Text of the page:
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endanger

[en-deyn-jeyr] /ɛnˈdeɪn dʒeɪr/
verb (used with object)
1.
to expose to danger; imperil:
It was foolish to endanger your life in that way.
Origin
late Middle English
1400-1450
1400-50; late Middle English; see en-1, danger
Related forms
endangerment, noun
Synonyms
threaten, jeopardize, hazard, risk.
Dictionary.com Unabridged
Based on the Random House Dictionary, © Random House, Inc. 2014.
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Examples from the web for endangerment
  • It's an honest photo diminished by comments that are dishonest about the endangerment of polar bears.
  • He has been charged with reckless endangerment, threatening, and breach of peace.
  • The data they gathered will be used to raise global awareness of and interest in language endangerment.
  • It is notable, therefore, for its genetic diversity and for its extreme endangerment.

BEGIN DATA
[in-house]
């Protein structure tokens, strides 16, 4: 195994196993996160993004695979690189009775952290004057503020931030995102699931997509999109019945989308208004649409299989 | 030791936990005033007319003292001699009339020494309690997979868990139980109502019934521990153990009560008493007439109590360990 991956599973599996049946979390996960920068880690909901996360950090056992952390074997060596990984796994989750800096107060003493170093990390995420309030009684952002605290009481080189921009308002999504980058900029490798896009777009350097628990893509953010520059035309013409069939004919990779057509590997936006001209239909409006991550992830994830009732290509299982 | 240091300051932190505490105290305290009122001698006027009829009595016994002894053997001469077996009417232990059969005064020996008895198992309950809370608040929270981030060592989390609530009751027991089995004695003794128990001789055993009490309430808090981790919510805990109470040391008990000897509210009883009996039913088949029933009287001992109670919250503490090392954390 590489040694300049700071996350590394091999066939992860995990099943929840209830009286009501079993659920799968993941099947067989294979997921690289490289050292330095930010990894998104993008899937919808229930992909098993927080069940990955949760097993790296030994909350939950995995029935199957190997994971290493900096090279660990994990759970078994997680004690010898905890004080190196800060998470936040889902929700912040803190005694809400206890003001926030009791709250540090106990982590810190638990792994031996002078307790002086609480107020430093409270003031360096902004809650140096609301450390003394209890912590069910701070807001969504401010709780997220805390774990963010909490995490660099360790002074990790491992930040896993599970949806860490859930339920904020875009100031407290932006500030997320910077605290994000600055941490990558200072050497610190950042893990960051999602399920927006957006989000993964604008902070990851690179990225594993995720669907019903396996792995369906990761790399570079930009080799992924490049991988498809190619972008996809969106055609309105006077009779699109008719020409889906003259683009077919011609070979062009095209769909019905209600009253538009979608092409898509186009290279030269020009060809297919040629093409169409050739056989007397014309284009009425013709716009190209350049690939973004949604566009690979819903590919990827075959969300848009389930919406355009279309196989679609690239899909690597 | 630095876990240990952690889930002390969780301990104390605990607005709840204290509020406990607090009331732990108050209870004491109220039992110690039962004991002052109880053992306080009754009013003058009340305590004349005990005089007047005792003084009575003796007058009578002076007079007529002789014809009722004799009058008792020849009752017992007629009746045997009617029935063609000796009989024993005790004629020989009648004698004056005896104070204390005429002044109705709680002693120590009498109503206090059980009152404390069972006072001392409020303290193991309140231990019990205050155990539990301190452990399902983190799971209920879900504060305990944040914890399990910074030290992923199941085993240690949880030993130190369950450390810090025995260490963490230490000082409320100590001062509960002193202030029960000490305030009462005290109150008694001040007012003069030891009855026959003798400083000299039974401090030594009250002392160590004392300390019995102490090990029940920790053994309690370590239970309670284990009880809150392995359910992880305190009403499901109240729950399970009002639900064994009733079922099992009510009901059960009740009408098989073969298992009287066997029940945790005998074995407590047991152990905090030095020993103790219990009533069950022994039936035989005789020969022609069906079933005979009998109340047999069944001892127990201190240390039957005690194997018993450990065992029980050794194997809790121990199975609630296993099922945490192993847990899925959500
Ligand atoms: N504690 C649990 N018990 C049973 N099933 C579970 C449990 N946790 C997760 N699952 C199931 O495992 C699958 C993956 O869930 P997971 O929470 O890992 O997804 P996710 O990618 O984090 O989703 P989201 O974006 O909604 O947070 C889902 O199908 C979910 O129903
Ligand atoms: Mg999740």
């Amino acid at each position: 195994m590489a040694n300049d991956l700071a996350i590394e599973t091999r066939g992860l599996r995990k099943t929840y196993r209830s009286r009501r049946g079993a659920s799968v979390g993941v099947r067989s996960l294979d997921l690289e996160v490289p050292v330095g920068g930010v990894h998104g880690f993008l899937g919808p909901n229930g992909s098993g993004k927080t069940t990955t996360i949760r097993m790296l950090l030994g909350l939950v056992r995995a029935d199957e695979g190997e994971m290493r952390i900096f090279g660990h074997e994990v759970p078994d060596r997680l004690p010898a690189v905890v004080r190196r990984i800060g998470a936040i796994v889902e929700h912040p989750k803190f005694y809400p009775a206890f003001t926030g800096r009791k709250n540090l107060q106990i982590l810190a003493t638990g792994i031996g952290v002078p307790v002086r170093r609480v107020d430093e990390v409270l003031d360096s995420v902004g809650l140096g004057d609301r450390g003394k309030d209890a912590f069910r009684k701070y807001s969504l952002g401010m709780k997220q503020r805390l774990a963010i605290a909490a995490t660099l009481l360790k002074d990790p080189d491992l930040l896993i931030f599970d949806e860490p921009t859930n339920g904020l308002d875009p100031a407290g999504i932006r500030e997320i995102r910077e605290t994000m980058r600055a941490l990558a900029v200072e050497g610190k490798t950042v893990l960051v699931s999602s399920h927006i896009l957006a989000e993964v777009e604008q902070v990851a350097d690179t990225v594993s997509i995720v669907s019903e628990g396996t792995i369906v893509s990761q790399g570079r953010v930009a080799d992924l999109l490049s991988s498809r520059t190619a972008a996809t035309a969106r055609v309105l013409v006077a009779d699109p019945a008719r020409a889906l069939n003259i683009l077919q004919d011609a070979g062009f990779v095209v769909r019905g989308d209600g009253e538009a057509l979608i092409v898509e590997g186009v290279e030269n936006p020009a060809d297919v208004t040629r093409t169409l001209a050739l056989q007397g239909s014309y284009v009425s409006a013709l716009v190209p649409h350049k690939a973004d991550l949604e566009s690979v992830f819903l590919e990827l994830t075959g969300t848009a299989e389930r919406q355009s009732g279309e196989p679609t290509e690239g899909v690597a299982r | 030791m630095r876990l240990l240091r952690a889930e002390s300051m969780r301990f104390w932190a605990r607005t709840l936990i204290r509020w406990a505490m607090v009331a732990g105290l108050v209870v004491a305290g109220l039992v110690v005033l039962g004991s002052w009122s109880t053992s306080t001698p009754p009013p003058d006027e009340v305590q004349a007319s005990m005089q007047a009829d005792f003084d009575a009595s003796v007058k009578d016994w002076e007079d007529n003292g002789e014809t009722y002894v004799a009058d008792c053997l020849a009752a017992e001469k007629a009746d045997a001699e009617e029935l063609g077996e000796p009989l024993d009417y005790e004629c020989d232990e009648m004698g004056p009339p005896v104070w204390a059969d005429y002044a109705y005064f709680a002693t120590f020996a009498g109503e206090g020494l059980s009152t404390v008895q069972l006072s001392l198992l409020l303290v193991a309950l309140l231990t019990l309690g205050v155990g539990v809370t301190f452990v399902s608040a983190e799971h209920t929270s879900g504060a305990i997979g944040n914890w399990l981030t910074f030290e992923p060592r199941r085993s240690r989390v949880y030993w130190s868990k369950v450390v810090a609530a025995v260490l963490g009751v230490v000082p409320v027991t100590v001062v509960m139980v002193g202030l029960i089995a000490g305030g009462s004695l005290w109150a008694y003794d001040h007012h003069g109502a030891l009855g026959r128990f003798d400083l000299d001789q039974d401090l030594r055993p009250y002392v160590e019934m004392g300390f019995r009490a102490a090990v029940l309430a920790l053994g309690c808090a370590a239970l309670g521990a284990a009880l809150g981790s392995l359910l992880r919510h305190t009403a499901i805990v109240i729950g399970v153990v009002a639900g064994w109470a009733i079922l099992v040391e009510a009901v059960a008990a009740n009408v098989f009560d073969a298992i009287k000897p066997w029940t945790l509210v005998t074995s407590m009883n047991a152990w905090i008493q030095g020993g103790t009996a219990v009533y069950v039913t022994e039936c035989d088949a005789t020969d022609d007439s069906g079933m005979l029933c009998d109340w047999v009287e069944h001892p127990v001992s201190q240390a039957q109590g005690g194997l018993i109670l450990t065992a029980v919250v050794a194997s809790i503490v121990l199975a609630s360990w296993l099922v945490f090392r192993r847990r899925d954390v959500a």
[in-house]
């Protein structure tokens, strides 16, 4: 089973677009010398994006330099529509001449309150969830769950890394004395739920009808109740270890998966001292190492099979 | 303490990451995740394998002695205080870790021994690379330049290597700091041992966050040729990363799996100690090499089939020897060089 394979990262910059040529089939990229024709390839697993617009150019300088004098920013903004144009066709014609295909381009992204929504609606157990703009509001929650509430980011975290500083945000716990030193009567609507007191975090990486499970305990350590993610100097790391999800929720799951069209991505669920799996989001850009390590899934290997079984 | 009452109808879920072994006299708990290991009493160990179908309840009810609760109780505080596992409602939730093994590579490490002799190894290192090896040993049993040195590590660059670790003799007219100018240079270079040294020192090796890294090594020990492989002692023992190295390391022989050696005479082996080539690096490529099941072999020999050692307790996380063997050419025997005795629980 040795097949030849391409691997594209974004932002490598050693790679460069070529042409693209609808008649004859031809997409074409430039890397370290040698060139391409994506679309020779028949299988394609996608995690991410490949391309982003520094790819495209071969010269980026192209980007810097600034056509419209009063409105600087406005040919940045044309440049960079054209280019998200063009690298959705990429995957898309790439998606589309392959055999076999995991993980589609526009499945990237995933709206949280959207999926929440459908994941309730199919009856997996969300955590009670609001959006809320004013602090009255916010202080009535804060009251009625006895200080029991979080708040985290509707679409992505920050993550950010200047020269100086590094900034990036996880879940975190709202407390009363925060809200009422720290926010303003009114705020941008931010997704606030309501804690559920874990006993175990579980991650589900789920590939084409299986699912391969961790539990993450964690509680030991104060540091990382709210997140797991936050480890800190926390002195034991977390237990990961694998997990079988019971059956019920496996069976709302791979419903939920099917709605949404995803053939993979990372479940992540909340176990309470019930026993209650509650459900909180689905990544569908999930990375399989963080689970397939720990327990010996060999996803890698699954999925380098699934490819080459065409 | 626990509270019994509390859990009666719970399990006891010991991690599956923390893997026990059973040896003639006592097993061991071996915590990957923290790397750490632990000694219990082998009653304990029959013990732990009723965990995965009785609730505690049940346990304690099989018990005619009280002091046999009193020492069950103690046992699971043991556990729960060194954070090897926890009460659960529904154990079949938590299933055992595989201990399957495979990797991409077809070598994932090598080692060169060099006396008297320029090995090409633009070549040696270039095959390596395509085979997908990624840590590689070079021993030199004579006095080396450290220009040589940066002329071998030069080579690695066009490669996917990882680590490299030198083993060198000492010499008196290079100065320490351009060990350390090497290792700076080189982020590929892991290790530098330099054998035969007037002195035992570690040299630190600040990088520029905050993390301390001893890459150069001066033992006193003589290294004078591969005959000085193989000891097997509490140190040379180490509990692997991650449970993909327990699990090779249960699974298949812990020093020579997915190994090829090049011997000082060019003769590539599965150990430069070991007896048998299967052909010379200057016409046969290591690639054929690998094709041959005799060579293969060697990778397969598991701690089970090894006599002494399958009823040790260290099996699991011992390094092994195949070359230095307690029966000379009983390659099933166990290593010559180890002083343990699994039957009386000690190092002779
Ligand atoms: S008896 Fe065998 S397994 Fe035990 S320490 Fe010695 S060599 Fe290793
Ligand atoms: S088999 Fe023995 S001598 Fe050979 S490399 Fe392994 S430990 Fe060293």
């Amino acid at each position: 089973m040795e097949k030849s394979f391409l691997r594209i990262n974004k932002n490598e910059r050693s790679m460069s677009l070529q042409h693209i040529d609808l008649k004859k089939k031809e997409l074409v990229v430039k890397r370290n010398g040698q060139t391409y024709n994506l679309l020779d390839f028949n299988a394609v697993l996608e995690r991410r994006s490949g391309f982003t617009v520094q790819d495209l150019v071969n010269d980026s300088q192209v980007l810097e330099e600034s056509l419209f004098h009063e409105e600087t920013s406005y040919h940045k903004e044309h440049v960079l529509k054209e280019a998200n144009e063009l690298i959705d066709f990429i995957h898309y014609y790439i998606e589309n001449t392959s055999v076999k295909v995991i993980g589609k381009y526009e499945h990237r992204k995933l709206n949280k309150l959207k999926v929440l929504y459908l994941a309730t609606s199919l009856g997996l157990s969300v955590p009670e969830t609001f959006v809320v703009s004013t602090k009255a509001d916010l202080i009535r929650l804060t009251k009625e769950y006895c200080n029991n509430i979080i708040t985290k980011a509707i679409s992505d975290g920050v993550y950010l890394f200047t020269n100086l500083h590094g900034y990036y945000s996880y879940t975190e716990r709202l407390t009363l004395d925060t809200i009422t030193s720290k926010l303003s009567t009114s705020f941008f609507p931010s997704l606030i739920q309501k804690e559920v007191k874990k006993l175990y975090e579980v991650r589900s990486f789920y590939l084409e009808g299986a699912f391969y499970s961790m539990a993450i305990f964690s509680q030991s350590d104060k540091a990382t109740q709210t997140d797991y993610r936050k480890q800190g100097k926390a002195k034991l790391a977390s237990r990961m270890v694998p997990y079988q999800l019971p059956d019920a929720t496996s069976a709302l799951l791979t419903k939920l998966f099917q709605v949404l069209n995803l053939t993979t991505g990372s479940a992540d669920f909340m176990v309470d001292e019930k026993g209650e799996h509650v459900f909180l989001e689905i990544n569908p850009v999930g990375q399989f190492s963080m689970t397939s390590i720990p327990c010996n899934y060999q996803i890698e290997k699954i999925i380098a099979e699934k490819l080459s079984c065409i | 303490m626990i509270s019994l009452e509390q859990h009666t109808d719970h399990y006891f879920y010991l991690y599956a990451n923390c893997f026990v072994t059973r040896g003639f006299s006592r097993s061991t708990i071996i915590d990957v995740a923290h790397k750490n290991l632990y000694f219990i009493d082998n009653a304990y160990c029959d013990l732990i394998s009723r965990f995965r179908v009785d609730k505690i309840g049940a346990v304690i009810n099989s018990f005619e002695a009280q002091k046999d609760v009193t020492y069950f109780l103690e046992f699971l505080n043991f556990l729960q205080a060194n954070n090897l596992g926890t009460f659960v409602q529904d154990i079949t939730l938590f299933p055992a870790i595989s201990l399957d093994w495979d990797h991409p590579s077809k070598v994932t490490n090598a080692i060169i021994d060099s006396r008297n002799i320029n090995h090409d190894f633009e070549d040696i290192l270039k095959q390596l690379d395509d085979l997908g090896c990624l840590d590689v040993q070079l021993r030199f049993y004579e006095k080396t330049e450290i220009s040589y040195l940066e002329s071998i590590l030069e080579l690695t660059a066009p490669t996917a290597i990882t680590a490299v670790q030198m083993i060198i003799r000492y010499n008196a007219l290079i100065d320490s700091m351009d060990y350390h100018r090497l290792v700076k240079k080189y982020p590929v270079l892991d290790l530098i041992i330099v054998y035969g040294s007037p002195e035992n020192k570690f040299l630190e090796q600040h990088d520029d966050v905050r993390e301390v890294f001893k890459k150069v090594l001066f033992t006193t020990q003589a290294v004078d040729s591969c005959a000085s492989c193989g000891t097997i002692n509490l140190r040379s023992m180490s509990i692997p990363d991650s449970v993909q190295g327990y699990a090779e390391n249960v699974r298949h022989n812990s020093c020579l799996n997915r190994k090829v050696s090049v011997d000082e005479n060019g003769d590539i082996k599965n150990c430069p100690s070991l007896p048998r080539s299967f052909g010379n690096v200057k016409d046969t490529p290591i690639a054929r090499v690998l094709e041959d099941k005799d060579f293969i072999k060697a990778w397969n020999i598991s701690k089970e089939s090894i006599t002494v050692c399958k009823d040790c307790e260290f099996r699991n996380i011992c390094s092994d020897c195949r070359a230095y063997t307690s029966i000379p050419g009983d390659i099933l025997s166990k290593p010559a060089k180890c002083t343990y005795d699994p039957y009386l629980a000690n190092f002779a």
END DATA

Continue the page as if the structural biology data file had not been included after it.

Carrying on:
• It works the same way, and that's where the endangerment relationship comes in.
  • Not to mention many other species we've driven to endangerment or extinction.
  • But because the memory of the past persecution is cherished does not mean the community's endangerment is purely imaginary.
British Dictionary definitions for endangerment

endanger

/ɪnˈdeɪndʒə/
verb
1.
(transitive) to put in danger or peril; imperil
Derived Forms
endangerment, noun
Collins English Dictionary - Complete & Unabridged 2012 Digital Edition
© William Collins Sons & Co. Ltd. 1979, 1986 © HarperCollins
Publishers 1998, 2000, 2003, 2005, 2006, 2007, 2009, 2012
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Word Origin and History for endangerment
n.

1640s, from endanger + -ment.

endanger

v.

late 15c., from en- (1) "make, put in" + danger. Related: Endangered; endangering. Endangered species first recorded 1964.

Online Etymology Dictionary, © 2010 Douglas Harper
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